Hello garden gals and guys! Welcome back to Fat Earth! I haven’t posted since last summer and honestly, it was because of low readership. However, I realized that I love writing about my gardening adventures as well as topics related to Black farmers. So much so, that I realized I need to keep writing about what I love regardless of whether it reaches anyone or not.
So, I’m back! And I’ve got a great post for you. My hubby sent me an article about the history of the CSA. I knew about the man who founded it but never thought to share it before. But I’m sharing it now.
See that man there to your left? His name is Booker T. Whatley. What did he do?
He invented the CSA.
What is a CSA? It stands for Community Supported Agriculture. If you belong to one, then you know what that means. If you don’t, well, it’s basically a subscription to buy local, seasonal food from a nearby farm. There are various types of CSAs: meat, veggies, eggs. Some farms offer CSAs that include all three of these items.
There is some misinformation floating around that CSAs began in Europe.
In the 1960s and 70s, during the height of the Civil Rights movement, Black farmers were being denied loans and grants by the federal government while their white counterparts were being given millions of dollars hand over fist. Many Black farmers lost their land waiting on/fighting for assistance they were more than qualified for.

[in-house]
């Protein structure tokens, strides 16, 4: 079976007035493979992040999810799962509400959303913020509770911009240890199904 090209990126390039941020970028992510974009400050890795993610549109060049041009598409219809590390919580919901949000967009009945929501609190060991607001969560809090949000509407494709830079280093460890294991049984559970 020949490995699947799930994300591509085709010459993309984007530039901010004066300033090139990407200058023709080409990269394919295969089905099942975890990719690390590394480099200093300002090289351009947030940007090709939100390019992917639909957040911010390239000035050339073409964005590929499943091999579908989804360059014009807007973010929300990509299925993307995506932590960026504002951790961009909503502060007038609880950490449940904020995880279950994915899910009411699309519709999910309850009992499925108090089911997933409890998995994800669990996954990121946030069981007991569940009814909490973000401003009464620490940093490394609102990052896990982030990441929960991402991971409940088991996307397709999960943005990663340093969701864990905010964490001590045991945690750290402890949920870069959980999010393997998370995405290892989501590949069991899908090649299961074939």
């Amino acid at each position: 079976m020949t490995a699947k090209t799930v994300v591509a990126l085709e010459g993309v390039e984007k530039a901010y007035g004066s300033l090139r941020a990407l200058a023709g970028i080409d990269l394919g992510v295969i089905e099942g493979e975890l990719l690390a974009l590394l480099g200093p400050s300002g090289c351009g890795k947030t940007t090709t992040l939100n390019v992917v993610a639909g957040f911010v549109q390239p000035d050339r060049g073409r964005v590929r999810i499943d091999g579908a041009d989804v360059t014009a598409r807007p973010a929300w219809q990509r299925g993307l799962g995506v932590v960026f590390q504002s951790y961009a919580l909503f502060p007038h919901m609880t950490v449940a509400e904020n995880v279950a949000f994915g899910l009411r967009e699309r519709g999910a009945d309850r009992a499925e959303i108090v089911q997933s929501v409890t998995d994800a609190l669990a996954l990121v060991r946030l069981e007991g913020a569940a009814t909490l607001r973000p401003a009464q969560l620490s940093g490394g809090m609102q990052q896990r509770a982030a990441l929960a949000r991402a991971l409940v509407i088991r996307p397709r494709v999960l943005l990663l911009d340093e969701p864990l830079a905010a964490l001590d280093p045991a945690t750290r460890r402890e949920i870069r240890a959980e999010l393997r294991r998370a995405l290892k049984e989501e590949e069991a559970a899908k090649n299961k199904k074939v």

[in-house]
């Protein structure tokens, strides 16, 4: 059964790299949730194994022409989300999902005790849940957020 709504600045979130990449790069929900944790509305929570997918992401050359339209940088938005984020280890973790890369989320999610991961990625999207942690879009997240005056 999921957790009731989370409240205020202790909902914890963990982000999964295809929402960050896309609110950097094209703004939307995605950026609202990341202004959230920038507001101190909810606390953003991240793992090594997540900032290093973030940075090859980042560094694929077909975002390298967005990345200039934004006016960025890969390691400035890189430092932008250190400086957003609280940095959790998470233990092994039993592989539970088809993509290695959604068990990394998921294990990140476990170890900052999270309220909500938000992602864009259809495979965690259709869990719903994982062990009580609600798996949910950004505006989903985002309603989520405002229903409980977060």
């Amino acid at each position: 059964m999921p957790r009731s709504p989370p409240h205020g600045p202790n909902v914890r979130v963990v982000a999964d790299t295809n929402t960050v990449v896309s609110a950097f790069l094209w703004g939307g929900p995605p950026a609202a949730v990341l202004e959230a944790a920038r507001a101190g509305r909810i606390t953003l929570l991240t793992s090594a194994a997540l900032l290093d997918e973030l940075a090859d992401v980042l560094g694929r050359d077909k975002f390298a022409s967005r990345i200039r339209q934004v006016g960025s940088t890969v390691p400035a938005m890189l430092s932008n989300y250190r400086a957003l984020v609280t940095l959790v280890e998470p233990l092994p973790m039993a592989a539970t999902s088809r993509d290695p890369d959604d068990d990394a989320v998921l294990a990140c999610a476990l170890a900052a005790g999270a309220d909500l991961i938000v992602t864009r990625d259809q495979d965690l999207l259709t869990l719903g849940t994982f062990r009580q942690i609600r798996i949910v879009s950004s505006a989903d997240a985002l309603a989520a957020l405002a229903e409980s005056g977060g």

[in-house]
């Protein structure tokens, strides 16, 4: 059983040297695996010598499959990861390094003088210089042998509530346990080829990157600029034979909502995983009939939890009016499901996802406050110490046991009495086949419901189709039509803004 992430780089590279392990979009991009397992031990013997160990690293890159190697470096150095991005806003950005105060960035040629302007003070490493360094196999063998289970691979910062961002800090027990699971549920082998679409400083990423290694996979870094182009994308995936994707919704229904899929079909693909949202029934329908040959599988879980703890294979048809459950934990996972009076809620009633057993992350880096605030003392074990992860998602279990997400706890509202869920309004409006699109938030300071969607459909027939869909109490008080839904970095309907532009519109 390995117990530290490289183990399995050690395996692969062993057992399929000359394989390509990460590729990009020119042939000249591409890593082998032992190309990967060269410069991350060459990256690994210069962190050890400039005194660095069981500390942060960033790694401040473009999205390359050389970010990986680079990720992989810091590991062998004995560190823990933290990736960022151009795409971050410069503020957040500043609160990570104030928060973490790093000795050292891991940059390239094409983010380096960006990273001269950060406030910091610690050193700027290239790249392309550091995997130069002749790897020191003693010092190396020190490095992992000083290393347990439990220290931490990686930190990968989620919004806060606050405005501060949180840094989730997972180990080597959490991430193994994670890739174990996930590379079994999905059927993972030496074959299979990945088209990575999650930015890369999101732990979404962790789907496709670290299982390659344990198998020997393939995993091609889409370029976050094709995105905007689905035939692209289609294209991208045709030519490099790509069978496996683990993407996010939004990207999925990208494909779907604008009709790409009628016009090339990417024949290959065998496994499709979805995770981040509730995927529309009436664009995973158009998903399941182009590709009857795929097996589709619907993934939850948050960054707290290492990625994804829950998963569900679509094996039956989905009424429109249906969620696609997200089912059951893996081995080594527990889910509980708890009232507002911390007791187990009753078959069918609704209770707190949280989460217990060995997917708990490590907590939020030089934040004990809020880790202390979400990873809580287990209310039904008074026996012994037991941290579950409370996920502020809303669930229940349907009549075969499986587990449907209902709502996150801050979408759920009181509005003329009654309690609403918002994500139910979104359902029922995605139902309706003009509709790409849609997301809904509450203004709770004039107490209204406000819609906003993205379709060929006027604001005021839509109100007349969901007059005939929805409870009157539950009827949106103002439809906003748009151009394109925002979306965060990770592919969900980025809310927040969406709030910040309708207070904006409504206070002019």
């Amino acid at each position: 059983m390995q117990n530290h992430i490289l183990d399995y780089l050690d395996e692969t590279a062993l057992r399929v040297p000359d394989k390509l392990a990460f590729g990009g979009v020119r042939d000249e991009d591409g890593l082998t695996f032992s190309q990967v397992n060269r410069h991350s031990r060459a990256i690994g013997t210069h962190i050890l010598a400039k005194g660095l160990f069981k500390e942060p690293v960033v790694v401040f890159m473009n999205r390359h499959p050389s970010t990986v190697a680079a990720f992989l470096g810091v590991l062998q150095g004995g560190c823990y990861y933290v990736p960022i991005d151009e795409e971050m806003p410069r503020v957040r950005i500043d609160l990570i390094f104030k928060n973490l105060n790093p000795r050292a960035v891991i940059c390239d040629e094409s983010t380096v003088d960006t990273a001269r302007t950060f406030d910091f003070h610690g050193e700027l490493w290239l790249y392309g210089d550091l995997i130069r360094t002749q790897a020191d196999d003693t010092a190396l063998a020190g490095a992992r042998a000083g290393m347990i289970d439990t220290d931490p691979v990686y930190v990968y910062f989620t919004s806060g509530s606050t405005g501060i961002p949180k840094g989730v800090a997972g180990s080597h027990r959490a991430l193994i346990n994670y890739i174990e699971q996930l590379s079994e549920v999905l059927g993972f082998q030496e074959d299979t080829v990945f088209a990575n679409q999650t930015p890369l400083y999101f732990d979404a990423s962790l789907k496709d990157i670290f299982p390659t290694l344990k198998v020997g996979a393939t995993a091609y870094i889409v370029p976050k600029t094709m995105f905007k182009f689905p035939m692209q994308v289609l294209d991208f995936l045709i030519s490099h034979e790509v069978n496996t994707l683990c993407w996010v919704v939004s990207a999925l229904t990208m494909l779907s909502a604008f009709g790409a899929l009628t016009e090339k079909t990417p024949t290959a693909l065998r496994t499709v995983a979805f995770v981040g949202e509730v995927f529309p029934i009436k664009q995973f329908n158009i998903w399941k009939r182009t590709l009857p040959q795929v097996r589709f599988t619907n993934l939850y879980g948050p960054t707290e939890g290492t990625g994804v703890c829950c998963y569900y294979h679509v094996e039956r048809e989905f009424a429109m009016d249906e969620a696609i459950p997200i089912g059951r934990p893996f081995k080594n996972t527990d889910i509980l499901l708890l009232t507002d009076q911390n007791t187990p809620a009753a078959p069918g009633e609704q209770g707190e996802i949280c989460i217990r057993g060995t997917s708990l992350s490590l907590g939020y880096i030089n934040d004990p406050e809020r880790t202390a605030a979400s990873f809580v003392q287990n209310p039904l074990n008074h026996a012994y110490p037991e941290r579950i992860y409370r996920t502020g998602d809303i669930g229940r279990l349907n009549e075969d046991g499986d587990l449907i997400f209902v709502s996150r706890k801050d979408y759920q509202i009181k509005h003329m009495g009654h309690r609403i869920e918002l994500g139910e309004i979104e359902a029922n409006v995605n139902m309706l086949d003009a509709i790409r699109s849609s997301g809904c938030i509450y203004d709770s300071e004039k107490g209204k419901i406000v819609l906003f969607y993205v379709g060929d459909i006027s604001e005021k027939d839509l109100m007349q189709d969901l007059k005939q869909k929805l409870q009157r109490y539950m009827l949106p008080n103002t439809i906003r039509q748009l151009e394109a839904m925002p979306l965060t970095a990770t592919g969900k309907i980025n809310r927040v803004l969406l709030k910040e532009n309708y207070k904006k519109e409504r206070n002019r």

Whatley wasn’t going to stand by and let this happen, and necessity is the mother of invention. So Whatley came up with an idea that allowed Black farmers to be supported financially by their own communities, rather than asking for help from a system built on a foundation of white supremacy. The idea was simple: have people pay upfront for a season of food. It guaranteed business for the farmer, and put food on the table for Black people. Thus, the CSA was born.
The idea was a success. So much so, that the man even wrote a book about it. It was published in 1987 and is called Booker T. Whatley’s Handbook on How to Make $100,000 Farming 25 Acres: With Special Plans for Prospering on 10 to 200 Acres (I’ve had this book on my wishlist for a few years, but copies of it start at over a hundred dollars on Amazon.)
So the CSA, which sustains many small farmers today, was birthed out of the necessity for Black farmers to survive. There are 3.4 million farmers in the U.S. Only 45,000 of those are Black and white farmers account for NINETY-EIGHT percent of the acres being farmed (The CSAs Roots in Black History, Modern Farmer).
It is no secret that Africans were kidnapped, trafficked to these shores, and enslaved here. Did you know that Africans who had expertise in farming were specifically targeted? Yup. Our ancestors weren’t allowed to bring anything with them except the skills white men wanted to exploit.
This is why I believe every Black person should grow their own food on whatever scale works for them. We may be able to survive without many things. Food is NOT one of them. We must keep our connection to the soil, now more than ever.
If you’d like to read more about the complex and beautiful connection Black people have with the land, I just bought a wonderful new book called We Are Each Other’s Harvest, by Natalie Baszile. It is an ode to Black farmers here in the U.S.
If you’d like to read another article about Booker T. Whatley, you can do that here.
So that’s it for now, garden gals and guys! Until next time…